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On 22 April 1988, the 172-year history of manned lightships came to an end in the Elbe estuary off Cuxhaven. As "floating lighthouses", these showed international shipping the safe way through the sandbanks into the Elbe estuary or out to sea. The crews were not only necessary to operate the lightships, but they also helped people in distress at sea or radioed for help, observed shipping traffic, wind, water and weather and passed on messages. A lightship had to maintain its position at all times under all circumstances.
The "ELBE 1" is named after her position. Her actual ship's name is BÜRGERMEISTER O'SWALD. Today's ELBE 1 was put into service on 7 November 1948 as the successor to its predecessor, which capsized in a heavy gale on 27 October 1936 and sank with 15 crew members.
After being decommissioned, the ship was acquired by the city of Cuxhaven and is now moored in Cuxhaven's Old Harbour. It can be visited there at certain times. It is looked after by members of the "Feuerschiff-Verein ELBE 1 von 2001 e.V." Cuxhaven. The accommodations with chambers, galley, crew's and officers' mess are open to visitors, as is the impressive engine room and, of course, the bridge. All nautical and technical equipment is in working order, which sets the Cuxhaven lightship apart from many other museum ships. Visitors explore the ship with the help of a "guide", available at the ticket office, via a tour of 30 stations with functional equipment such as radar and radio installations as well as nautical, meterological and technical equipment. The ongoing shipbuilding restoration work is also worth seeing. Today, the officers' fair serves the Cuxhaven registry office as a wedding room. After making an appointment with the registrar, bridal couples can "enter the harbour of marriage" here.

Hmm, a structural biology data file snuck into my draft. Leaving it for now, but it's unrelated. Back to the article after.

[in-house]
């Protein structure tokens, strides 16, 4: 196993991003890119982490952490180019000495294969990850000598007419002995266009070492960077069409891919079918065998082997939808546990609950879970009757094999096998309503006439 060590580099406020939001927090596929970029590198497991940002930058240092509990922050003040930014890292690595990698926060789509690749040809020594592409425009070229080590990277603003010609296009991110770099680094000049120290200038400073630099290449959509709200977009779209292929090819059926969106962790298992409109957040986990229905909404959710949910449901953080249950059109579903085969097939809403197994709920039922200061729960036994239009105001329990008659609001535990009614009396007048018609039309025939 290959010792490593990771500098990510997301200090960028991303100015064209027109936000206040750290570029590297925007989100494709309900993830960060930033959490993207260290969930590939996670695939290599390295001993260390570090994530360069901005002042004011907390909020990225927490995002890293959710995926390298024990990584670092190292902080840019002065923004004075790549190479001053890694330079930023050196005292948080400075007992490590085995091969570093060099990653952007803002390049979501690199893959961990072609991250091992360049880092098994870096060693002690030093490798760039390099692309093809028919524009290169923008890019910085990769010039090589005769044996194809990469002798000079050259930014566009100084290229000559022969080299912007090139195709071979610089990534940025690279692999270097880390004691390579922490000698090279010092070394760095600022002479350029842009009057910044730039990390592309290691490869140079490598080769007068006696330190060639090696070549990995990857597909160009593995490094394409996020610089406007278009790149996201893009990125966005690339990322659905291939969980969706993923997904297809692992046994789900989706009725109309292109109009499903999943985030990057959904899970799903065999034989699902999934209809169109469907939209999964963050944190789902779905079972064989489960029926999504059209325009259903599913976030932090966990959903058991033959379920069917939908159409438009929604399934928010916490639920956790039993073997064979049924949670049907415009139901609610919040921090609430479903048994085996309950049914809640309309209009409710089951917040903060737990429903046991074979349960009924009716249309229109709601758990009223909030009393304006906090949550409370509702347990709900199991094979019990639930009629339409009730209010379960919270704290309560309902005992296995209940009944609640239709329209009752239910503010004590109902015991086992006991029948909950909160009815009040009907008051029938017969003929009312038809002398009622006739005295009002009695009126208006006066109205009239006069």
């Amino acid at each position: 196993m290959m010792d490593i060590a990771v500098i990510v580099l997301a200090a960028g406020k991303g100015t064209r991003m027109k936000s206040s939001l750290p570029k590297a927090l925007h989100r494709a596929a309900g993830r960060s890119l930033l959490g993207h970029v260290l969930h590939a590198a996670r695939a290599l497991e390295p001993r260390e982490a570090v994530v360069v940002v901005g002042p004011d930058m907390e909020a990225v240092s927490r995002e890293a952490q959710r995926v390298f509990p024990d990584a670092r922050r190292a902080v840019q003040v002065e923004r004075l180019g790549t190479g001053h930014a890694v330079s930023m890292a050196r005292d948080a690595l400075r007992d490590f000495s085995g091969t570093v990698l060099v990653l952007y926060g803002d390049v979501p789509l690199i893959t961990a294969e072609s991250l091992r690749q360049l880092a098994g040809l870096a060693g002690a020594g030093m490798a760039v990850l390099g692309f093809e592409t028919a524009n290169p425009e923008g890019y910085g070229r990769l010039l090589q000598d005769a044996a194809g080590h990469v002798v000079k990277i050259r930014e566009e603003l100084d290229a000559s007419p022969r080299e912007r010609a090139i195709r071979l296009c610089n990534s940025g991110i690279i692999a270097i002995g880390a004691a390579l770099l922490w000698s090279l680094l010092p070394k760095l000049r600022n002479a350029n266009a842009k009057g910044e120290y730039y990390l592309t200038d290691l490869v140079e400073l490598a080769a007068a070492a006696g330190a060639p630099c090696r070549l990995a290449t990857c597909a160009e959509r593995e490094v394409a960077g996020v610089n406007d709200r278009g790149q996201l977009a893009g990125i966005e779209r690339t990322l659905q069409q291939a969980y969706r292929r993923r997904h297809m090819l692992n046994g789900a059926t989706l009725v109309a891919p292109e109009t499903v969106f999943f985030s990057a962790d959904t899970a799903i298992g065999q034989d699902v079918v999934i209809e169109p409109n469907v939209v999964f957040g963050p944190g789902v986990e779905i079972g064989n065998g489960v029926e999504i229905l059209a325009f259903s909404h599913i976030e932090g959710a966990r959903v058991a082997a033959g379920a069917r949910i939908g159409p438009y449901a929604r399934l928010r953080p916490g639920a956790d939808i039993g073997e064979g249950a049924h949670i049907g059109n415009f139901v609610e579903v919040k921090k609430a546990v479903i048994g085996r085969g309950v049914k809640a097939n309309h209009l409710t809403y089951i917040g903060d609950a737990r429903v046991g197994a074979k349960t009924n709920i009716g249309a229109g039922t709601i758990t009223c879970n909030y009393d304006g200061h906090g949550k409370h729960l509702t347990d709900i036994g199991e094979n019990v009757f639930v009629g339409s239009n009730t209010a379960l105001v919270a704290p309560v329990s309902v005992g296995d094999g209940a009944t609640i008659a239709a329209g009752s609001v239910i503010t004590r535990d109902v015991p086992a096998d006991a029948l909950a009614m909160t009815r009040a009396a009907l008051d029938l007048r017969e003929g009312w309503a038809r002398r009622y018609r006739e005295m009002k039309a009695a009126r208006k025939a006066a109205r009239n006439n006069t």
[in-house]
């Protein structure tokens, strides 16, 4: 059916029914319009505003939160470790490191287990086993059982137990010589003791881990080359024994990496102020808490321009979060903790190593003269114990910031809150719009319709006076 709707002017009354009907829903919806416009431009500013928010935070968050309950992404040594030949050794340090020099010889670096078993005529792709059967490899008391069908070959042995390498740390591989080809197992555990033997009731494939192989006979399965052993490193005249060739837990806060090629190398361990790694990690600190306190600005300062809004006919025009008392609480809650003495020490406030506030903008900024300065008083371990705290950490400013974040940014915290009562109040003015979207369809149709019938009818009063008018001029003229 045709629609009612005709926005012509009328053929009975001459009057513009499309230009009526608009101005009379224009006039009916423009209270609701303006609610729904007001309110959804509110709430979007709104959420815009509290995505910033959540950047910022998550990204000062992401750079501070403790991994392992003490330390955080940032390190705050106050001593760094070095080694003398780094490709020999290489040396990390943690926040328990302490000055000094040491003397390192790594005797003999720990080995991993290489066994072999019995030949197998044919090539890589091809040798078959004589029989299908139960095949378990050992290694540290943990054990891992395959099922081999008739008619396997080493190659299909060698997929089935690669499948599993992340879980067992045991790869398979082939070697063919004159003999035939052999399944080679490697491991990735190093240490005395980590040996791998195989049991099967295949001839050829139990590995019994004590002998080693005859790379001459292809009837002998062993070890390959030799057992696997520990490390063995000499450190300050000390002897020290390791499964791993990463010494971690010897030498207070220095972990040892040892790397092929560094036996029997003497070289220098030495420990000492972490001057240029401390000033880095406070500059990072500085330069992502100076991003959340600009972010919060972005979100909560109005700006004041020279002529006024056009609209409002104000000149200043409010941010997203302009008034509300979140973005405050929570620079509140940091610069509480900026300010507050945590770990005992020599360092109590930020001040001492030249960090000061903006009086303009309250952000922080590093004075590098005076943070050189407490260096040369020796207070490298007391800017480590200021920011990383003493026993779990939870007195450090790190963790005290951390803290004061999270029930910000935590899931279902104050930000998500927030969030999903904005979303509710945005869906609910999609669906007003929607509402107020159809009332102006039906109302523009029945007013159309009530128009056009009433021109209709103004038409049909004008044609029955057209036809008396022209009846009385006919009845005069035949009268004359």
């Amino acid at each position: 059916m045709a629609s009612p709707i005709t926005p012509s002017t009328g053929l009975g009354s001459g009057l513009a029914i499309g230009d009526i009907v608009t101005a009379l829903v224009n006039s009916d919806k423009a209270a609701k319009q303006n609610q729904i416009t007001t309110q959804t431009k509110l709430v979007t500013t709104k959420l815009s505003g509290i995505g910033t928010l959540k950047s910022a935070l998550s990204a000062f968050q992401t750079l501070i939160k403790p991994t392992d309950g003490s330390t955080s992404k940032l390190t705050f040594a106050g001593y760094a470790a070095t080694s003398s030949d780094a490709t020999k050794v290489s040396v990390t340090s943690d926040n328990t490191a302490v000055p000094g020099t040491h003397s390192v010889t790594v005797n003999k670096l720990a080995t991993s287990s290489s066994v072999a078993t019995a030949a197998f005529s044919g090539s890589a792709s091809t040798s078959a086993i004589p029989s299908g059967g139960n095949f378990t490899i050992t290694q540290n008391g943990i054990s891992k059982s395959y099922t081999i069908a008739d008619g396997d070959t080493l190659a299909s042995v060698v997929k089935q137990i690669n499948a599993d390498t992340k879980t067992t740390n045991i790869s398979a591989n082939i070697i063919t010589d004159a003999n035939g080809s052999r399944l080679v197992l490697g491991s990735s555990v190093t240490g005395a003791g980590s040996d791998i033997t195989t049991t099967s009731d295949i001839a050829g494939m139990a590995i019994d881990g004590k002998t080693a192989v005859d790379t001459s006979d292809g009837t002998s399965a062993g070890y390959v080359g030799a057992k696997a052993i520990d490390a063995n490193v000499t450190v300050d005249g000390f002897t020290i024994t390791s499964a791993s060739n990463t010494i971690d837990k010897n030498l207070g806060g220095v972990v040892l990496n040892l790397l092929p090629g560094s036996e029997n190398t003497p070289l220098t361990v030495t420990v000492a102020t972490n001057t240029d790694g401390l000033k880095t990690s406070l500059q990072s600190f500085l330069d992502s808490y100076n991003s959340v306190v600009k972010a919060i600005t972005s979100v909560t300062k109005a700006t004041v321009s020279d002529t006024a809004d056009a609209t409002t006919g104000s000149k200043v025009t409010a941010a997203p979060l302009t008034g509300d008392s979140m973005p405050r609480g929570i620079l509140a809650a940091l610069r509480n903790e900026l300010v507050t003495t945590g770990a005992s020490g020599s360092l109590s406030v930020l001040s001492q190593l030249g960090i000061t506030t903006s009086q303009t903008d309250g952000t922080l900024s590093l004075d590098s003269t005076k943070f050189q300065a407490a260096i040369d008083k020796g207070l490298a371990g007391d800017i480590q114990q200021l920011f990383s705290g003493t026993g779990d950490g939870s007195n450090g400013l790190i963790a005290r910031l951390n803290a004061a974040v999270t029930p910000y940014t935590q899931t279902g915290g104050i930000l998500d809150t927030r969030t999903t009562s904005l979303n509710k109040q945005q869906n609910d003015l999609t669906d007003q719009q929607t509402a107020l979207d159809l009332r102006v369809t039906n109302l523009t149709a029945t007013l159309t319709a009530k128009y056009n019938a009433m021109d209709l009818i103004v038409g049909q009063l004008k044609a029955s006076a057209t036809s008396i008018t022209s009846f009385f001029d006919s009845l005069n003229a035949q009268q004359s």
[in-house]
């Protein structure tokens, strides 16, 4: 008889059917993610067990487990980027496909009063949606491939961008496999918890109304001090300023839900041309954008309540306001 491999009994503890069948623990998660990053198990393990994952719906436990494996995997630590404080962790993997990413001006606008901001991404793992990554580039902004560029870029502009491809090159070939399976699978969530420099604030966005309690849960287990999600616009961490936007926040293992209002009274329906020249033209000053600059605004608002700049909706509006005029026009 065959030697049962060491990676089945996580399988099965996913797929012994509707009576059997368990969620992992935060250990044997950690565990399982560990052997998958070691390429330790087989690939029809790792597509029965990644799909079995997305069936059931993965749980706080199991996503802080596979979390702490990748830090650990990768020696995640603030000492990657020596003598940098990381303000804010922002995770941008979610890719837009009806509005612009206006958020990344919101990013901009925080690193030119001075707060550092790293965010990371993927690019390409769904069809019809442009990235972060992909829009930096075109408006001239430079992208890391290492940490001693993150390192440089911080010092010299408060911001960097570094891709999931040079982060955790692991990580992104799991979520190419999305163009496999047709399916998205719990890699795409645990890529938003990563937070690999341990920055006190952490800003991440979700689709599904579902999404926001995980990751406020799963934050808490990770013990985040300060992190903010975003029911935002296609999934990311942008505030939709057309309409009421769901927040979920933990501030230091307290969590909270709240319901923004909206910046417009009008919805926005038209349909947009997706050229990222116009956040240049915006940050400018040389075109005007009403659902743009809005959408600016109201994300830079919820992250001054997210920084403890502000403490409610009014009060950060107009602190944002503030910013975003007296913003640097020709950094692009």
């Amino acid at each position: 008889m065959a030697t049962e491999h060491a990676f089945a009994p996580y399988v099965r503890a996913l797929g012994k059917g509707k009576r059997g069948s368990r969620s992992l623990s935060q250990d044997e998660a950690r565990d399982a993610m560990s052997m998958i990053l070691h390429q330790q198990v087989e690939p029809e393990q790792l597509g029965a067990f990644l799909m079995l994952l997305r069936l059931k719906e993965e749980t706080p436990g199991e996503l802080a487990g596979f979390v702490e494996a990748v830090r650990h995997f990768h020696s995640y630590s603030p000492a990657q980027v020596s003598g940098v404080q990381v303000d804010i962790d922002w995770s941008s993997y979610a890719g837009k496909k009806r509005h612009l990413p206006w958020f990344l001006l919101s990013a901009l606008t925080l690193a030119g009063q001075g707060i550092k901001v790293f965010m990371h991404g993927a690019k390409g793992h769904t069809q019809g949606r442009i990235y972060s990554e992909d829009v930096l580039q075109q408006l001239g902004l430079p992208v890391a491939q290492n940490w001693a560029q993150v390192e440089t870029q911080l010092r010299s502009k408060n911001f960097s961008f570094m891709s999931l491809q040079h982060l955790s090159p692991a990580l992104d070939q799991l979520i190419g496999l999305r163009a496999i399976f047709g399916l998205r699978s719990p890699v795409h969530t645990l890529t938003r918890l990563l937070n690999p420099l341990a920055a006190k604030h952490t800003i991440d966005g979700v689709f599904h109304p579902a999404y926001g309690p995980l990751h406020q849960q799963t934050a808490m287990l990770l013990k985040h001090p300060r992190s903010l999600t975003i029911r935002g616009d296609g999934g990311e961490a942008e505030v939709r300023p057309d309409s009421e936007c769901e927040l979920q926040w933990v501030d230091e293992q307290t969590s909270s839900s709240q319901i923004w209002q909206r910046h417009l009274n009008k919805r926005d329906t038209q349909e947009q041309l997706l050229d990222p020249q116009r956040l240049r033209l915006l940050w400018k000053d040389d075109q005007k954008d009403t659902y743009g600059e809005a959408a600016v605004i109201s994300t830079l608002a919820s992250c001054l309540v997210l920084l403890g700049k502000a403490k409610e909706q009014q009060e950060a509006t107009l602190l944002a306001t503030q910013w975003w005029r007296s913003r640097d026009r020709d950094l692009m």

Mooring in summer: Cuxhaven, at the "Alte Liebe".
to reach by bus: KVG - Bäderbus line 1006